All of these elements contribute to creating an autonomous engine that runs the entire ecosystem smoothly. Strategically planned airdrops not only benefit individual users, but also contribute to the growth and stability of the entire ecosystem.
By incentivizing participation and investment in infrastructure, crypto projects can foster engaged communities that actively support and drive the development of the ecosystem.
Optimization for sustainable growth
When discussing airdrops, it is important not to keep in mind the controversial but widely accepted term “airdrop farming” in the blockchain ecosystem. For users, the presence of bots and fake accounts can give the impression that the rewards earned are diluted.
While many crypto projects have taken steps to prevent bots and fake accounts from participating in token airdrops (aka Sybil attacks), some projects are simply ignoring this issue. It has become clear that Human activity can greatly inflate user metrics and manipulate online engagement.
To the average user or investor, a superficial look at these metrics may make it appear that an “over-farmed” project is doing very well in terms of growth and adoption.
This creates excitement and speculation fueled by crypto marketing. While some projects may consider themselves successes, this approach is deceptive and likely to backfire.
For example, if airdrop enthusiasts move to another promising ecosystem that offers lucrative airdrops, it may be difficult to explain to investors that user activity has significantly decreased. Additionally, excessive fake account activity makes it difficult for projects to accurately assess user activity on platforms and networks.
When such projects are launched, there is always a concern that the infrastructure may not actually work as expected.
The real challenge lies in creating a user experience that’s engaging enough to retain new participants over time. A successful airdrop campaign requires careful planning, targeted outreach, and transparent communication.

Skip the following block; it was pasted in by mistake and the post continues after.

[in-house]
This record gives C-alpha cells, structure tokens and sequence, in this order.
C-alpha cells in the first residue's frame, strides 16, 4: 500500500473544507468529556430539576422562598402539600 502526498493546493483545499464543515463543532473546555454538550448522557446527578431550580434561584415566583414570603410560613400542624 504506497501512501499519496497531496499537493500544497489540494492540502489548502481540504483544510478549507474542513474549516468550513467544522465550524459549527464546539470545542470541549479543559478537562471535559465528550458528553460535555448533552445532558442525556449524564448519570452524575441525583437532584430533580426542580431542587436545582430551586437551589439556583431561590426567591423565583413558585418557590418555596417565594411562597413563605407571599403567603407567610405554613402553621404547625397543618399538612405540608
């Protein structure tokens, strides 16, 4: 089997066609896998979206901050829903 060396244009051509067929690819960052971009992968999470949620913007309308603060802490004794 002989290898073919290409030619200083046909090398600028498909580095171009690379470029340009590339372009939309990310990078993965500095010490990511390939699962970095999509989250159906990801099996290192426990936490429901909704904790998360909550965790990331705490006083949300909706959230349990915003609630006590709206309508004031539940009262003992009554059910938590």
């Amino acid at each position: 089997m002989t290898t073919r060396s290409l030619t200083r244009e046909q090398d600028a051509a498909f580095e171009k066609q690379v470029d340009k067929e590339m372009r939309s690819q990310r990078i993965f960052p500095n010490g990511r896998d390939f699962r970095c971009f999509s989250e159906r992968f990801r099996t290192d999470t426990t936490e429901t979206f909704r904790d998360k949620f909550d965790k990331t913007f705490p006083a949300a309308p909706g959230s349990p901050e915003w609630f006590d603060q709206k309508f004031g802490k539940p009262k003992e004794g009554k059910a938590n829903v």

By setting specific goals and maintaining an open attitude to the community, projects can leverage airdrops as an integral part of their long-term engagement strategy.
Airdrops can serve as a powerful catalyst for building and contributing to a project ecosystem. For example, Jupiter, a Solana-based transaction aggregator, distributed JUP tokens to over 1 million wallets that previously interacted with the DeFi protocol.
Meanwhile, Blast, the controversial layer 2 on Ethereum, is rolling out financial incentives to encourage developers to develop on their chain in anticipation of the airdrop.
That said, airdrop campaigns are in danger of becoming an overused marketing tactic in the current bull market.
The real value of airdrops lies in the broad strategic approach to attracting users and driving organic growth by aligning incentives between community supporters, active developers, and network maintainers. It depends on how you fit it inside.
Although an effective marketing strategy for making an immediate impact and gaining attention, airdrops are only truly valuable if they have a lasting effect. It should be seen as part of a comprehensive vision, not just “free” advertising.
|Translation and editing: Akiko Yamaguchi, Takayuki Masuda |Image: Shutterstock |Original text: Are Airdrops Effective Marketing?